Character of Unity
What guides and keeps a church unified? How can the church encourage unity among its members? In this sermon on Romans 12:5-6 titled “Character of Unity,” Dr. Martyn Lloyd-Jones explains there are two elements to preserving the unity of a church. There is a spiritual unity that can only be brought about the Spirit of God and there is a necessary fundamental agreement of doctrine. While agreeing in the area of doctrine, it is also important to remember that the church body was created for a specific purpose. It ought to function in a living and active way together as many members of one body. The church must be using her gifts otherwise she is failing as a church. Dr. Lloyd-Jones cautions the listener to beware of their church falling into two extremes when it comes to being active: on one hand, activism or over busyness tires the body and wears out its members. On the other hand, hyper-paralysis, where the individual members are only worried about themselves, causes the church to be perpetually inactive and unhealthy. The activity of the church must be consistent and in conformity with the mind of the head, which is Christ Jesus, as he instructs in Scripture.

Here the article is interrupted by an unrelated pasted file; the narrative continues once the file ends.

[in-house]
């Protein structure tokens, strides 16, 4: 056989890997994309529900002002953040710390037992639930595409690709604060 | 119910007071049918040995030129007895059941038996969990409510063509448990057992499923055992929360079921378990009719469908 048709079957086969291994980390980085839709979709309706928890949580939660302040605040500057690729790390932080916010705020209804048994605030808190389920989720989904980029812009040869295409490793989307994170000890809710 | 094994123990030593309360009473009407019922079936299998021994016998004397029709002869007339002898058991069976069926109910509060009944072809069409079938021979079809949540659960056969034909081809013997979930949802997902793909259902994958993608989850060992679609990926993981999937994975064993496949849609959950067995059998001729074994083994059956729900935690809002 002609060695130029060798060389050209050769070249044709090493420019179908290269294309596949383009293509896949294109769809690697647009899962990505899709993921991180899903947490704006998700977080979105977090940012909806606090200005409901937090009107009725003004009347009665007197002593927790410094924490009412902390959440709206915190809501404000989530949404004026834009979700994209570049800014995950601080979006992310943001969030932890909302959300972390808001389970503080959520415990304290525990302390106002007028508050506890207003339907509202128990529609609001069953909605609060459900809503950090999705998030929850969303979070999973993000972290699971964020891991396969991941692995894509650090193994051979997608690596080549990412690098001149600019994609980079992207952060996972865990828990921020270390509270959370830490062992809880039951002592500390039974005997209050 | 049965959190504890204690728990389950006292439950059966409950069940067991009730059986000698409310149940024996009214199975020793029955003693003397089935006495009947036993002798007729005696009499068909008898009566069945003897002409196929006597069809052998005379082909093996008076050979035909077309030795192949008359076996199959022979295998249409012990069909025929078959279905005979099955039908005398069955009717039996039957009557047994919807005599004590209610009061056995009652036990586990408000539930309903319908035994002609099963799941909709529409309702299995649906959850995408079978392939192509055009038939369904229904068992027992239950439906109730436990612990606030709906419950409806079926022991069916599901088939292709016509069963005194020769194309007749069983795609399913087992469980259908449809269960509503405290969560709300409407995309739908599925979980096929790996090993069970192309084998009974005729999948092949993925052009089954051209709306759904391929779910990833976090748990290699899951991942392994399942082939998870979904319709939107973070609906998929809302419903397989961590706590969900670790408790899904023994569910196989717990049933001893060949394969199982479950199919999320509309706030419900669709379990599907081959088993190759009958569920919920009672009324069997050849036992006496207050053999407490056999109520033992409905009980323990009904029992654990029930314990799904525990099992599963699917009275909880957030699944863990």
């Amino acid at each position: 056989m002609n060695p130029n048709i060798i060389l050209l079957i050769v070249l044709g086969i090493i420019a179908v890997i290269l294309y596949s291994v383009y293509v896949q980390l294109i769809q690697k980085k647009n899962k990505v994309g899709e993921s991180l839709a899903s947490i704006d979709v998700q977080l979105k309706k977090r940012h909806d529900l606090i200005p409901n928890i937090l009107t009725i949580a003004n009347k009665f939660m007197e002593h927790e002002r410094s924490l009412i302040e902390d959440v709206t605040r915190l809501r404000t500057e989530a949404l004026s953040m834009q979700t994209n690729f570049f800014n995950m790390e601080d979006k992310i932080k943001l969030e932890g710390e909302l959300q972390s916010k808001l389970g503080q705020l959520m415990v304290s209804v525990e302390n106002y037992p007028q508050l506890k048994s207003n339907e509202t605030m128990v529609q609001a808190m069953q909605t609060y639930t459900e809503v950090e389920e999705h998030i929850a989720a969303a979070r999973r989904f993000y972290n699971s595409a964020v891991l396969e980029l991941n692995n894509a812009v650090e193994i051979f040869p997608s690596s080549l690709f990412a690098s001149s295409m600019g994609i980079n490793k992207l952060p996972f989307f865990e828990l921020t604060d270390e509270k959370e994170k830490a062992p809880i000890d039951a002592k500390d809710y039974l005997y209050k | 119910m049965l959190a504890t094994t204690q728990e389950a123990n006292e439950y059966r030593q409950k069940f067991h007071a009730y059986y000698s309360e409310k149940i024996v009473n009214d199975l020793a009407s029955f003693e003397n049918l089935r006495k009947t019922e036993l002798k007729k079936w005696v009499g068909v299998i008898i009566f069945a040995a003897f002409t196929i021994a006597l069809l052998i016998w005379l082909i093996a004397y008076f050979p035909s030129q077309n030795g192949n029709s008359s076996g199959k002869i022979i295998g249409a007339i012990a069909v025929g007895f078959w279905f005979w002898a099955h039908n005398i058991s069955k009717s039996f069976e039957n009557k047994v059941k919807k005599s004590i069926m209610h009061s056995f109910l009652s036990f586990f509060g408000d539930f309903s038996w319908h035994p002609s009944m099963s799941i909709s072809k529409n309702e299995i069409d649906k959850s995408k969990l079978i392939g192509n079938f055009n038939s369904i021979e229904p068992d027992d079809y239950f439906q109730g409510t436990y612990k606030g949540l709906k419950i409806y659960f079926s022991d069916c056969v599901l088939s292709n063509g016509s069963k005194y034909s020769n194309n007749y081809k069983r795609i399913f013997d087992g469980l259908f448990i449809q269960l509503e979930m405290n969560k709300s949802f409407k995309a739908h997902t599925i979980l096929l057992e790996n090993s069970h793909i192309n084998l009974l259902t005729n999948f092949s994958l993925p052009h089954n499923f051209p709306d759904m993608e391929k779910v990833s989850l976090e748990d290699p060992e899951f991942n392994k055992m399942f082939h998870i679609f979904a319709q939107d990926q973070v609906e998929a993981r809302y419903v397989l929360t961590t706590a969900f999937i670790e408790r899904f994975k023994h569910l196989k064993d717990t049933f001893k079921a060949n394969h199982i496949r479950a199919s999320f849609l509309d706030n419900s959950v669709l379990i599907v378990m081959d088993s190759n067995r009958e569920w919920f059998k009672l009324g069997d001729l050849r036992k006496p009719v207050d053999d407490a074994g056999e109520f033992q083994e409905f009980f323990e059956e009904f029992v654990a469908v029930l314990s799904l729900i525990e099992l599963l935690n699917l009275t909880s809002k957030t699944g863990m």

Spiritual Gifts (1)